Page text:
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A recent report from the nation’s leading cancer organizations shows that

death rates from all cancers for American men and women continued to

decline between 2000 and 2009. The findings come from the latest Annual

Report to the Nation on the Status a/Cancer.

Dana-Farber President and CEOphoto for figures dropping

Edward Benz Jr., MD, says that while

improvements are needed, the results

are encouraging. “People are surviving

more and we are getting better at preventing

some cancers,” said Benz. “But

we’re not taking advantage of all the

ways to detect cancers at an early stage when they can be the most curable.”

The overall cancer incidence rate decreased for men and remained stable for

women. While cancer incidence rates among children age 14 or younger

increased slightly (0.6 percent each year from 1992 through 2009), overall death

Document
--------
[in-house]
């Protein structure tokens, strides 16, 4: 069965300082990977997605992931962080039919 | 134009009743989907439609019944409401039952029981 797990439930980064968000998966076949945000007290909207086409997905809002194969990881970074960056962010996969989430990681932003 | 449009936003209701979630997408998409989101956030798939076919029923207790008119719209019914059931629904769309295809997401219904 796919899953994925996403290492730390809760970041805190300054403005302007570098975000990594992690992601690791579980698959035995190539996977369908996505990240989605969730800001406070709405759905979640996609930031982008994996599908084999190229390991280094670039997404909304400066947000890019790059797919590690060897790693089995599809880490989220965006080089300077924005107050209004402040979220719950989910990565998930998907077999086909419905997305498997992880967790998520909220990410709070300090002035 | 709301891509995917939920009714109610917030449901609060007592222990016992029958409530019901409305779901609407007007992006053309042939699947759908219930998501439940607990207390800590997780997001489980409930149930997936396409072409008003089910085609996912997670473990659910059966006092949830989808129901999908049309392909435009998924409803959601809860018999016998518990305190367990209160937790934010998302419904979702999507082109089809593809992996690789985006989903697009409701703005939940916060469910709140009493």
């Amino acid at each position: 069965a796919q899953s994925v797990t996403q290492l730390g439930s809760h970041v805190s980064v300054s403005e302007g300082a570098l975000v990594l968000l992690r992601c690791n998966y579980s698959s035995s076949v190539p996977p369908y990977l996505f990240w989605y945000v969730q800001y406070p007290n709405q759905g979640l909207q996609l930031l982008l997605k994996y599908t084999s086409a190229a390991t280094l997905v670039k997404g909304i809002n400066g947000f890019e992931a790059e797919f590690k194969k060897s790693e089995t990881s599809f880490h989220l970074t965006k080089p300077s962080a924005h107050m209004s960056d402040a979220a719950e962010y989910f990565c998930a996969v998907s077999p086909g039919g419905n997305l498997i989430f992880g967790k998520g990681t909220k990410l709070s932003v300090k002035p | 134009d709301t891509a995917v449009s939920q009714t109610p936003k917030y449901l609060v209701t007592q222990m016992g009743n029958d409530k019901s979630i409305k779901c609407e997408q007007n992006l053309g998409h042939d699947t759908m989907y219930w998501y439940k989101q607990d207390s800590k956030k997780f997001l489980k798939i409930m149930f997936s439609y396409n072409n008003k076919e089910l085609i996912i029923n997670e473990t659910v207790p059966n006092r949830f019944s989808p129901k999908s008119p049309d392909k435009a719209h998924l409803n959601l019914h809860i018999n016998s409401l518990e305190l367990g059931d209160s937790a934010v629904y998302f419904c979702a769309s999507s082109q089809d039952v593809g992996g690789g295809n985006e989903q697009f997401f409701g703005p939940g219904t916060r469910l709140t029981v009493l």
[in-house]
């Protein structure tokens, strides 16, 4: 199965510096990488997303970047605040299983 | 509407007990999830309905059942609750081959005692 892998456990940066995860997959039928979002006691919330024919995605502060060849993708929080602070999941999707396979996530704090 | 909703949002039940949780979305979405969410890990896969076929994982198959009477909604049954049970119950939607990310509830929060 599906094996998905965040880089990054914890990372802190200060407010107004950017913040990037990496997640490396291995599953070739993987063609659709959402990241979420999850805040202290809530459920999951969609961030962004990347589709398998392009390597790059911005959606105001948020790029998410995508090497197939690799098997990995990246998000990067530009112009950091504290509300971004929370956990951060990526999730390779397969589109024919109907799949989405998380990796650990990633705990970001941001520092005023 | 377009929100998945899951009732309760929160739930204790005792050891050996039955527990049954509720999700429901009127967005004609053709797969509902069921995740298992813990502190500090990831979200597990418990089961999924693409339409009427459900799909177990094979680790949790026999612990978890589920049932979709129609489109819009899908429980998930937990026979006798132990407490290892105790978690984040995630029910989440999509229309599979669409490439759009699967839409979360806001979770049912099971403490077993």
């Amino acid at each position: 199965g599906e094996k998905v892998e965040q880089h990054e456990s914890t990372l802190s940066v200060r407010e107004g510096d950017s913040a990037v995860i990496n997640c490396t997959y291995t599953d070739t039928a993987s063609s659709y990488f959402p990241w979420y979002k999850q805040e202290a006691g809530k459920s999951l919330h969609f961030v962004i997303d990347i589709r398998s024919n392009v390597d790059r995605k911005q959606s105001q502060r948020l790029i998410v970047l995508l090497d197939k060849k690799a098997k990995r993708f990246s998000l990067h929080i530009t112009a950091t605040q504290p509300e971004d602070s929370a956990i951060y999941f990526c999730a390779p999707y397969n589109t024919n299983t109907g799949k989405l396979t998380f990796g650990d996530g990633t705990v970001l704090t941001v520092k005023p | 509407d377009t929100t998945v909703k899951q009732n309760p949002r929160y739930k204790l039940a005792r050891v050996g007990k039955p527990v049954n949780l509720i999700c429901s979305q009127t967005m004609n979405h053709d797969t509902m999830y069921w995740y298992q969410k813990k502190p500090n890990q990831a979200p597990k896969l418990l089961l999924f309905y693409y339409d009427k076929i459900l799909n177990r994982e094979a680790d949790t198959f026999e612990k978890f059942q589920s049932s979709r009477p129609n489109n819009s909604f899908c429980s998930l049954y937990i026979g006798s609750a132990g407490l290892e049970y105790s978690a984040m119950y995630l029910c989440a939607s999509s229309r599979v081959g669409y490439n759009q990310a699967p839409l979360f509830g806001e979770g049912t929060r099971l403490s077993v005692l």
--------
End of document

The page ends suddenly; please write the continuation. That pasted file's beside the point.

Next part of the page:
rates for cancer among children have steadily declined since at least 1975.

Noting that there is plenty of work to be done to continue this trend, Benz

said that the good news is that prevention strategies such as vaccinations for

human papillomavirus (HPV) can have a big effect on incidence and death

rates. “Many of the things that are still a problem in these statistics can be

changed,” said Benz.

Courtesy of Dana-Farber Cancer Institute

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